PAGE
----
But unlike most gangster movies, old or recent, ``New Jack City'' shows the havoc wreaked on the innocent by the guilty. ``It is the first gangster picture ever to show what gangsters do to ordinary people,'' the director points out. ``When you watch ``The Godfather,'' he [Brando] is such a romantic guy. You don't see him breaking legs, you don't see how he lives by violence.''
Running right through the film are biblical references and undercurrents reenforcing the antidrug messages. Gang members repeat over and over ``Am I my brother's keeper?'' They always reply ``Yes, I am.'' But they betray their brothers and sisters. As Ice-T's character puts it, ``The drug dealer is the worst kind of brother. He won't sell it to his sister, he won't sell it to his mother, but he'll sell it to his boys on the street.''
``Yes, there are a lot of religious undertones in the film,'' says Van Peebles. ``I can get away with that because the movie has that authenticity. It's actually a very preachy movie.... I can't say I was brought up religiously, but the biggest thing in my life is that all religions have at their core, `Do unto others as you would have them do unto you.'''
Van Peebles thoroughly deglamorizes drug consumption. When we see people smoking crack or stoned on it, it's always a hideous sight - no romanticization of the drug high here. Nino's operation is hell on earth, says Van Peebles. ``The Crack house is Dante's Inferno - the circle of the damned.''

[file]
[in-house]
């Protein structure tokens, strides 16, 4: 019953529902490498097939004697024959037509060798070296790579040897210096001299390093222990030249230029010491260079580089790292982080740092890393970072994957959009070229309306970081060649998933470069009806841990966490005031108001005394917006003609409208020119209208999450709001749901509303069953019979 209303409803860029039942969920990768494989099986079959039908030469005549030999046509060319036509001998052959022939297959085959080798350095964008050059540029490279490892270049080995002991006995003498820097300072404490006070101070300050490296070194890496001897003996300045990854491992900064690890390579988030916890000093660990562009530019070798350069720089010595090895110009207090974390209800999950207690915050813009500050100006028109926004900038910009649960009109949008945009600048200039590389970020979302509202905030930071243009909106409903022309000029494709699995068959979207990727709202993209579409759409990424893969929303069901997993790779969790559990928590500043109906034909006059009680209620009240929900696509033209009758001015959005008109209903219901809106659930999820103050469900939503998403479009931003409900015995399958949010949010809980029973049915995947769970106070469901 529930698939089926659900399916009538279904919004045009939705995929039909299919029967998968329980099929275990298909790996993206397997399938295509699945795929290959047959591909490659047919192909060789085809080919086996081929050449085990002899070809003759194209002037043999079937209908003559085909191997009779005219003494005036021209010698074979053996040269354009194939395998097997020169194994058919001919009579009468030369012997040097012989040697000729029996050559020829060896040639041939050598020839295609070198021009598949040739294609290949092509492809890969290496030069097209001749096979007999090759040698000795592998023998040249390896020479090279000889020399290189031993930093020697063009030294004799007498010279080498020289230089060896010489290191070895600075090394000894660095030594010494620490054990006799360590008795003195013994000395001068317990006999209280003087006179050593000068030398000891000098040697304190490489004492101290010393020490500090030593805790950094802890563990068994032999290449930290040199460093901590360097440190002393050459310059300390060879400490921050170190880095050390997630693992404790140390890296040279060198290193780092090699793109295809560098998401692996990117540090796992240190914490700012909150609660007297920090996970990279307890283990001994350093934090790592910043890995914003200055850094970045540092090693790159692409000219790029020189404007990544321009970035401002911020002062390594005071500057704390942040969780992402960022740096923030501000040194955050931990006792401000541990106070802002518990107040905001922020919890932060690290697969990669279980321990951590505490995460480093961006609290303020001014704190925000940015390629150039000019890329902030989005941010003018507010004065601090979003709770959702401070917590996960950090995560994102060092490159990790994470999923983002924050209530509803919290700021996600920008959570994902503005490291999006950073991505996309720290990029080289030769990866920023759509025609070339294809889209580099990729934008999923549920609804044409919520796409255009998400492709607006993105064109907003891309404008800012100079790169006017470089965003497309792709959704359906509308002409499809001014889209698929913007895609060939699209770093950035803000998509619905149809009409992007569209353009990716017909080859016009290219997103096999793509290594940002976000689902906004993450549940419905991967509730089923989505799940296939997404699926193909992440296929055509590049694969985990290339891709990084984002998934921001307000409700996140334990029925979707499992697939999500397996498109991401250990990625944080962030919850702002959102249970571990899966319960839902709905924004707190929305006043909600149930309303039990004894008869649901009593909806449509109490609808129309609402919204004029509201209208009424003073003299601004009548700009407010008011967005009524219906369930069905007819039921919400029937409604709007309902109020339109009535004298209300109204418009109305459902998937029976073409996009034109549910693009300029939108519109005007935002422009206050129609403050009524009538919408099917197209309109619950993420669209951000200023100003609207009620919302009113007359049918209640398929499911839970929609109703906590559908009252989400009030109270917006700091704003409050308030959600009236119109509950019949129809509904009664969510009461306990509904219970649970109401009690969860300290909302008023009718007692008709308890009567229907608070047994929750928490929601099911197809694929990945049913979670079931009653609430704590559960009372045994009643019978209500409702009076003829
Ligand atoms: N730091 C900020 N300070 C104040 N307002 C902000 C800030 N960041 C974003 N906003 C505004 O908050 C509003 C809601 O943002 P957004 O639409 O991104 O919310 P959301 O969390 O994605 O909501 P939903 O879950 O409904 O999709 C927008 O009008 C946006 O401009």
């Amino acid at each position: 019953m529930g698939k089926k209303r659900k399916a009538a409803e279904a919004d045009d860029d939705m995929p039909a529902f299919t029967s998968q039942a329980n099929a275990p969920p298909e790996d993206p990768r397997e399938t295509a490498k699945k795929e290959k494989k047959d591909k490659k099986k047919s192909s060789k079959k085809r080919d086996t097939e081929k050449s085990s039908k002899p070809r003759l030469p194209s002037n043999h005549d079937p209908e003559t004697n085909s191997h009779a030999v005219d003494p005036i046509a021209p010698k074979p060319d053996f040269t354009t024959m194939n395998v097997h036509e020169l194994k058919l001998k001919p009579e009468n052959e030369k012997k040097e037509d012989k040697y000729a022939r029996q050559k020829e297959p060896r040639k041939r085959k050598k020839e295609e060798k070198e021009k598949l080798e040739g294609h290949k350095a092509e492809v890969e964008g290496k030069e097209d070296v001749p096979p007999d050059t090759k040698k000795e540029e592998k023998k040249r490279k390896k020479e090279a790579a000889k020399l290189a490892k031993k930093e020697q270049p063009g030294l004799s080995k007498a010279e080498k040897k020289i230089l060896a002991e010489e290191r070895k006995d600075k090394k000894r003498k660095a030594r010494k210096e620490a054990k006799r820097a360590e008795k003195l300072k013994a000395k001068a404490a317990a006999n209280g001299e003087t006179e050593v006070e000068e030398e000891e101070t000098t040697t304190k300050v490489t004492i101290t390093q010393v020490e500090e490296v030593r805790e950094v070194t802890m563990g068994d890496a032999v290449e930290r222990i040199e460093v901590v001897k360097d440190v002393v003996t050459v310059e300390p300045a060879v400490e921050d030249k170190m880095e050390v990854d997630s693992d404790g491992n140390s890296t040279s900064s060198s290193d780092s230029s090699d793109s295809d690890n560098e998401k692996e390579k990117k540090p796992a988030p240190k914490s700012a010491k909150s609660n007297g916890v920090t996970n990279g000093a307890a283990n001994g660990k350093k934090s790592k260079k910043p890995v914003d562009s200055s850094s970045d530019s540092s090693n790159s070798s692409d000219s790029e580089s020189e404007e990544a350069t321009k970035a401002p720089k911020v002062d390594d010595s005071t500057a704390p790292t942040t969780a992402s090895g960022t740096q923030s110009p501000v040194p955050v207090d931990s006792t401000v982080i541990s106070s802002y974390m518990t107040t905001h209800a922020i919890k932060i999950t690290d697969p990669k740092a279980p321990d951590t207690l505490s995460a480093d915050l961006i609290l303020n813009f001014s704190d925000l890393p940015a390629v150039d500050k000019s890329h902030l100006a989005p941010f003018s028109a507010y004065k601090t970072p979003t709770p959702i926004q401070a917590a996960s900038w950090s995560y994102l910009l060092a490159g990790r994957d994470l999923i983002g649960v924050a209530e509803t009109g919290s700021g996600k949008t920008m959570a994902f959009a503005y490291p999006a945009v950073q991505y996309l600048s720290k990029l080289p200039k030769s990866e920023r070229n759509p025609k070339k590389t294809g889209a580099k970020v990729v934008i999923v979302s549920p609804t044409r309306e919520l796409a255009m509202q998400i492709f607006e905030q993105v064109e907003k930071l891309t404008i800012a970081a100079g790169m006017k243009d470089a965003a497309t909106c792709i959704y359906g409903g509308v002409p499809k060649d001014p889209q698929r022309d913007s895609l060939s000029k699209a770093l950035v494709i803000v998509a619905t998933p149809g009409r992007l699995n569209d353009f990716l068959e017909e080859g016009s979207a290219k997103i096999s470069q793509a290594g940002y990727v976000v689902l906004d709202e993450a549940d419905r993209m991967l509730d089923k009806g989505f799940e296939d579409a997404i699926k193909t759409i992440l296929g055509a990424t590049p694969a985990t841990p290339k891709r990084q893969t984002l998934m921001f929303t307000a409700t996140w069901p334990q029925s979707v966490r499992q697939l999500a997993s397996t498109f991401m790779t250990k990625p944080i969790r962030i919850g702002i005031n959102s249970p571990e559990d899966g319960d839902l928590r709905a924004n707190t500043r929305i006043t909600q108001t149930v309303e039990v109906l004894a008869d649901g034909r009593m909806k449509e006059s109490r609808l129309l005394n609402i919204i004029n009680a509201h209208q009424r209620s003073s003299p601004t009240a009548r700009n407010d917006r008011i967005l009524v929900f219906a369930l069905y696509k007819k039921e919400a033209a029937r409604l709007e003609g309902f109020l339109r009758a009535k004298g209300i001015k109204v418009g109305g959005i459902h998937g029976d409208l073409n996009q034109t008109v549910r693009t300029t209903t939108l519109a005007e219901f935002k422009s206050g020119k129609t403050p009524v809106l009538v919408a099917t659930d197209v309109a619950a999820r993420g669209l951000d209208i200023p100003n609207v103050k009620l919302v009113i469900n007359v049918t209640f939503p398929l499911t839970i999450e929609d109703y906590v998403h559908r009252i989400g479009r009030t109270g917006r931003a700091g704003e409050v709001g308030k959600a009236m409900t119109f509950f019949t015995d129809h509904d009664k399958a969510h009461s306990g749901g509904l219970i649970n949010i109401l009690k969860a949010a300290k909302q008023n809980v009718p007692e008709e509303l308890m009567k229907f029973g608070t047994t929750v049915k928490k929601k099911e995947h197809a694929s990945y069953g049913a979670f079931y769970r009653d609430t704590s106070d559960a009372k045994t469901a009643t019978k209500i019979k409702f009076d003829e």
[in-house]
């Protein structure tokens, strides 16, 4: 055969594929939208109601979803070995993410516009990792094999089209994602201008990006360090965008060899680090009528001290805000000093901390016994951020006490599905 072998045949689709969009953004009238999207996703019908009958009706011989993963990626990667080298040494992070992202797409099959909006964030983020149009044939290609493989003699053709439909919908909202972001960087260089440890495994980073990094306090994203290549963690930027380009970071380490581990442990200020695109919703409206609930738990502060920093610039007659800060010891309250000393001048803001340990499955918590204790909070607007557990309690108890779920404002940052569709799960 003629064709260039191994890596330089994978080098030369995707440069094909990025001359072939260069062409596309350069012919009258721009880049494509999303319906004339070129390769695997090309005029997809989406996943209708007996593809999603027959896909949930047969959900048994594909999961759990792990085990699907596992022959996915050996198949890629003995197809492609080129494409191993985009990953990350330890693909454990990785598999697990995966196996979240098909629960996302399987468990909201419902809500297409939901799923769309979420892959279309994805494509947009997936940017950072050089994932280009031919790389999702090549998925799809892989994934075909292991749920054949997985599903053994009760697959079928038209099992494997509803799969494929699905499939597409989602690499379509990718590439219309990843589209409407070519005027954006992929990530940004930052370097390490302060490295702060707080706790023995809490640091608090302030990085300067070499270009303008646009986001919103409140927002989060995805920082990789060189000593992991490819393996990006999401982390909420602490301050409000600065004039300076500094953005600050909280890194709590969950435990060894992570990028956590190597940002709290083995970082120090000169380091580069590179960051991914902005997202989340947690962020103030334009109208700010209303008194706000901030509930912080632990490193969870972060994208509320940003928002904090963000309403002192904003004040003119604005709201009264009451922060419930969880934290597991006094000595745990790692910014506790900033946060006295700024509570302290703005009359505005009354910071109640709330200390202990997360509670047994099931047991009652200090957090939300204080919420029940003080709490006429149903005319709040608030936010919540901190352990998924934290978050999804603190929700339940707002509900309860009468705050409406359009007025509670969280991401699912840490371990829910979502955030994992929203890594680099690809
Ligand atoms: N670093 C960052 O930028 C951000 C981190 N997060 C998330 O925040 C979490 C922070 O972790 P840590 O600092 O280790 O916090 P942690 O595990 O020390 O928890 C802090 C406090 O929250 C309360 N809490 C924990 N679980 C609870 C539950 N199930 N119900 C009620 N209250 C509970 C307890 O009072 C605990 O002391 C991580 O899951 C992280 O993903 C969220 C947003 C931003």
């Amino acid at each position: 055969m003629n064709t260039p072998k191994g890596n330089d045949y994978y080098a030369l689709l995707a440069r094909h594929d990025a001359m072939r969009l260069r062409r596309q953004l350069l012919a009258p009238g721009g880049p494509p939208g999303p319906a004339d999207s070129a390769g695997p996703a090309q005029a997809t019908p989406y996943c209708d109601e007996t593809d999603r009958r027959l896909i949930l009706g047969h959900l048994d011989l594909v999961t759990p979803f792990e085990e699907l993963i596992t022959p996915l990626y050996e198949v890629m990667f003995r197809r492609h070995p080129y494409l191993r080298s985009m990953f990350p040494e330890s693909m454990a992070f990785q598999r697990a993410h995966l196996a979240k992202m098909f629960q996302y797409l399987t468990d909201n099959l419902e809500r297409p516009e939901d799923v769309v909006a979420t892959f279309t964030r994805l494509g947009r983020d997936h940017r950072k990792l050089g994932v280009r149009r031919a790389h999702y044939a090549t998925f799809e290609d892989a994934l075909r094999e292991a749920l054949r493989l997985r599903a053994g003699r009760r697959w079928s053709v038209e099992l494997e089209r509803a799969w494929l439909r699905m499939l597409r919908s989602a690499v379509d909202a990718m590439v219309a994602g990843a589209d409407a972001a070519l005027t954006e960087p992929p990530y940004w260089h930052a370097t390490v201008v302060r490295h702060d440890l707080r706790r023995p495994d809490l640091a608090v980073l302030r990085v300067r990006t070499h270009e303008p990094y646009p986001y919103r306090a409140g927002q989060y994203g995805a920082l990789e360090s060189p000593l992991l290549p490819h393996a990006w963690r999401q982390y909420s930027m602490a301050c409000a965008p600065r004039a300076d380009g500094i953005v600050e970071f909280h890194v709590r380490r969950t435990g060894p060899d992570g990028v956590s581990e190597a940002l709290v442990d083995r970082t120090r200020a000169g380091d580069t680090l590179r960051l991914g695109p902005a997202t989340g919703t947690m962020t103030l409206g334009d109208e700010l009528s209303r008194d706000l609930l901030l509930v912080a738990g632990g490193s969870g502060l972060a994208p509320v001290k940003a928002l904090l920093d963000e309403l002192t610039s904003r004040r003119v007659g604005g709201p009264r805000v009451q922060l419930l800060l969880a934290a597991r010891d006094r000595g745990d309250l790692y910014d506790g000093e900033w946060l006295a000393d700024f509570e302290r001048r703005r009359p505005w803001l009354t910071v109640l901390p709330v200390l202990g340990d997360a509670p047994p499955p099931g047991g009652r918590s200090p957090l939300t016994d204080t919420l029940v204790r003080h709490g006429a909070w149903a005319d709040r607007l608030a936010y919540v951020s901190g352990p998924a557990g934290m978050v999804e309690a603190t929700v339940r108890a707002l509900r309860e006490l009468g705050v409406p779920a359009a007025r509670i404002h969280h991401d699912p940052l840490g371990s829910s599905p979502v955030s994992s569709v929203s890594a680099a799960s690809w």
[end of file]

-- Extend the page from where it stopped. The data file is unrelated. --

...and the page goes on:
One of the most important messages in the film has to do with cooperation among the races. The hero-cops (Van Peebles plays one of them) are black, white, and Asian-American. They have their differences and their prejudices, but despite all the street-bully antagonisms, they must work together to survive and to overcome.
``I am half black and half white,'' says Van Peebles. ``One of the good things about that fact is that I can't hate anybody. The world is my brother and my sister.'' He felt it was important to include a white character who cares. ``A lot of people feel the inner cities have been allowed to have the influx of drugs running rampant. That stuff is stopable.'' So, when a young addict named Pookie is murdered, a white cop (Judd Nelson) says ``Crack isn't a black thing or a white thing, it's a death thing.''
A death thing it might be, but crack is big business. When we ask children to say no to drugs, what are we giving them to say ``yes'' to?
Looking for alternatives
``The only ray of hope I can see is education,'' says Van Peebles. ``You can't sell drugs, that's not a viable alternative. But one problem is, these kids look up to the white white-collar criminals like those involved in the savings and loan scandals and see that they aren't going to jail. These guys have money, they have education, and look what they're doing. They won't go to jail because they have powerful friends. Nino Brown doesn't have such powerful friends. So, yes, the movie is an i ndictment of Nino Brown, but it's also an indictment of the system that created him. Uzis aren't made in Harlem. Poppy fields don't grow in Harlem. How do you think all these drugs got here?''